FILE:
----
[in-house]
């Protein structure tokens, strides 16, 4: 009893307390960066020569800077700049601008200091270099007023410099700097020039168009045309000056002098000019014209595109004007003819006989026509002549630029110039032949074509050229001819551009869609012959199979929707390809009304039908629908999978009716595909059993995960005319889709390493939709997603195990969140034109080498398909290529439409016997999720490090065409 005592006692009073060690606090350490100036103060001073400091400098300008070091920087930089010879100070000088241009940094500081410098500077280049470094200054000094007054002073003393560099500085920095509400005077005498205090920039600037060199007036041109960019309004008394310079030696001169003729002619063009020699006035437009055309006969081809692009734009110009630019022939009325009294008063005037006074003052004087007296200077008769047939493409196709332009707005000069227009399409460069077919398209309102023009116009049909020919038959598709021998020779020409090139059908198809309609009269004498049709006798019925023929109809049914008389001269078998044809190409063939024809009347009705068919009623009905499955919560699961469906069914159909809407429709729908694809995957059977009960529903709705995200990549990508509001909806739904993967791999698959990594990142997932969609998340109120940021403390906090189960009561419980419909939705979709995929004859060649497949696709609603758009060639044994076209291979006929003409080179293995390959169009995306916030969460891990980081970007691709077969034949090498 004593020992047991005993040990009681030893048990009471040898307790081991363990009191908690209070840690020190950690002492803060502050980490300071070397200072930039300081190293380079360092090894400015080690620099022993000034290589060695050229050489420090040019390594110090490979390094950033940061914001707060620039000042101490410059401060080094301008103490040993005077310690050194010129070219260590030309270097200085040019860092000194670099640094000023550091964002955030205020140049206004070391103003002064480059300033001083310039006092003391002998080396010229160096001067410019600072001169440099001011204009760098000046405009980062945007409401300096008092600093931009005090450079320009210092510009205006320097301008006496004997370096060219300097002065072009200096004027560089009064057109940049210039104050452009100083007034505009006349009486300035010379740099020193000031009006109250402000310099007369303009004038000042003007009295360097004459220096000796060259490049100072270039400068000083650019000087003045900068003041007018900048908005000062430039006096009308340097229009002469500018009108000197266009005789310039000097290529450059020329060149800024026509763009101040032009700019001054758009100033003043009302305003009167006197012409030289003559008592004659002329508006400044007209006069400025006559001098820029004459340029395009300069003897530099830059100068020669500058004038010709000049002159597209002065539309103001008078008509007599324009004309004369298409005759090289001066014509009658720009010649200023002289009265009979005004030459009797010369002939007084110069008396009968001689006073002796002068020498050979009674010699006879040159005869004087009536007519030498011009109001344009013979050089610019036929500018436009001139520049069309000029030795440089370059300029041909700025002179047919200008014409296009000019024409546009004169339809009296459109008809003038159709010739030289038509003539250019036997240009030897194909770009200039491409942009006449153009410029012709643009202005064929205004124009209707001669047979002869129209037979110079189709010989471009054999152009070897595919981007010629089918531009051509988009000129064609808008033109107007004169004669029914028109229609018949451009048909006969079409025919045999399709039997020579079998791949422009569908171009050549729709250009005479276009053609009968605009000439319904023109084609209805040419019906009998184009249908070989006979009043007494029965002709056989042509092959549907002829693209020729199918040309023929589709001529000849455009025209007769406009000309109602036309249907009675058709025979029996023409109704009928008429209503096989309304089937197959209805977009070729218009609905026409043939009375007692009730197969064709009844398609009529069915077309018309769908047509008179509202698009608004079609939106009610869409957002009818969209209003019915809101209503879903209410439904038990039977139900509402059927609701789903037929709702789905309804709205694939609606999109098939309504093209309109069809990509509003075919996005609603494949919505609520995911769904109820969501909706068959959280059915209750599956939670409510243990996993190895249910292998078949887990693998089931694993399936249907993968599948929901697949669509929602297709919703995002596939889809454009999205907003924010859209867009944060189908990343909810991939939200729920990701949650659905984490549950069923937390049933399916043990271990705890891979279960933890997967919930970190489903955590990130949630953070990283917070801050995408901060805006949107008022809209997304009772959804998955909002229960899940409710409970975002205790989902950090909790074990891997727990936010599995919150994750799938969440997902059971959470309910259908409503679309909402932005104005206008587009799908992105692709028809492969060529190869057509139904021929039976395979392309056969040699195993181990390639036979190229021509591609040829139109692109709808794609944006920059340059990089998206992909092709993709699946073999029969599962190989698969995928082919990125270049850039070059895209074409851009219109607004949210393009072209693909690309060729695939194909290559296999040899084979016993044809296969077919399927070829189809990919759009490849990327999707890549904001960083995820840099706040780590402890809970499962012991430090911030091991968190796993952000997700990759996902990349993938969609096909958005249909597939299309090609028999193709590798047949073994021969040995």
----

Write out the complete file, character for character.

[in-house]
């Protein structure tokens, strides 16, 4: 009893307390960066020569800077700049601008200091270099007023410099700097020039168009045309000056002098000019014209595109004007003819006989026509002549630029110039032949074509050229001819551009869609012959199979929707390809009304039908629908999978009716595909059993995960005319889709390493939709997603195990969140034109080498398909290529439409016997999720490090065409 005592006692009073060690606090350490100036103060001073400091400098300008070091920087930089010879100070000088241009940094500081410098500077280049470094200054000094007054002073003393560099500085920095509400005077005498205090920039600037060199007036041109960019309004008394310079030696001169003729002619063009020699006035437009055309006969081809692009734009110009630019022939009325009294008063005037006074003052004087007296200077008769047939493409196709332009707005000069227009399409460069077919398209309102023009116009049909020919038959598709021998020779020409090139059908198809309609009269004498049709006798019925023929109809049914008389001269078998044809190409063939024809009347009705068919009623009905499955919560699961469906069914159909809407429709729908694809995957059977009960529903709705995200990549990508509001909806739904993967791999698959990594990142997932969609998340109120940021403390906090189960009561419980419909939705979709995929004859060649497949696709609603758009060639044994076209291979006929003409080179293995390959169009995306916030969460891990980081970007691709077969034949090498 004593020992047991005993040990009681030893048990009471040898307790081991363990009191908690209070840690020190950690002492803060502050980490300071070397200072930039300081190293380079360092090894400015080690620099022993000034290589060695050229050489420090040019390594110090490979390094950033940061914001707060620039000042101490410059401060080094301008103490040993005077310690050194010129070219260590030309270097200085040019860092000194670099640094000023550091964002955030205020140049206004070391103003002064480059300033001083310039006092003391002998080396010229160096001067410019600072001169440099001011204009760098000046405009980062945007409401300096008092600093931009005090450079320009210092510009205006320097301008006496004997370096060219300097002065072009200096004027560089009064057109940049210039104050452009100083007034505009006349009486300035010379740099020193000031009006109250402000310099007369303009004038000042003007009295360097004459220096000796060259490049100072270039400068000083650019000087003045900068003041007018900048908005000062430039006096009308340097229009002469500018009108000197266009005789310039000097290529450059020329060149800024026509763009101040032009700019001054758009100033003043009302305003009167006197012409030289003559008592004659002329508006400044007209006069400025006559001098820029004459340029395009300069003897530099830059100068020669500058004038010709000049002159597209002065539309103001008078008509007599324009004309004369298409005759090289001066014509009658720009010649200023002289009265009979005004030459009797010369002939007084110069008396009968001689006073002796002068020498050979009674010699006879040159005869004087009536007519030498011009109001344009013979050089610019036929500018436009001139520049069309000029030795440089370059300029041909700025002179047919200008014409296009000019024409546009004169339809009296459109008809003038159709010739030289038509003539250019036997240009030897194909770009200039491409942009006449153009410029012709643009202005064929205004124009209707001669047979002869129209037979110079189709010989471009054999152009070897595919981007010629089918531009051509988009000129064609808008033109107007004169004669029914028109229609018949451009048909006969079409025919045999399709039997020579079998791949422009569908171009050549729709250009005479276009053609009968605009000439319904023109084609209805040419019906009998184009249908070989006979009043007494029965002709056989042509092959549907002829693209020729199918040309023929589709001529000849455009025209007769406009000309109602036309249907009675058709025979029996023409109704009928008429209503096989309304089937197959209805977009070729218009609905026409043939009375007692009730197969064709009844398609009529069915077309018309769908047509008179509202698009608004079609939106009610869409957002009818969209209003019915809101209503879903209410439904038990039977139900509402059927609701789903037929709702789905309804709205694939609606999109098939309504093209309109069809990509509003075919996005609603494949919505609520995911769904109820969501909706068959959280059915209750599956939670409510243990996993190895249910292998078949887990693998089931694993399936249907993968599948929901697949669509929602297709919703995002596939889809454009999205907003924010859209867009944060189908990343909810991939939200729920990701949650659905984490549950069923937390049933399916043990271990705890891979279960933890997967919930970190489903955590990130949630953070990283917070801050995408901060805006949107008022809209997304009772959804998955909002229960899940409710409970975002205790989902950090909790074990891997727990936010599995919150994750799938969440997902059971959470309910259908409503679309909402932005104005206008587009799908992105692709028809492969060529190869057509139904021929039976395979392309056969040699195993181990390639036979190229021509591609040829139109692109709808794609944006920059340059990089998206992909092709993709699946073999029969599962190989698969995928082919990125270049850039070059895209074409851009219109607004949210393009072209693909690309060729695939194909290559296999040899084979016993044809296969077919399927070829189809990919759009490849990327999707890549904001960083995820840099706040780590402890809970499962012991430090911030091991968190796993952000997700990759996902990349993938969609096909958005249909597939299309090609028999193709590798047949073994021969040995």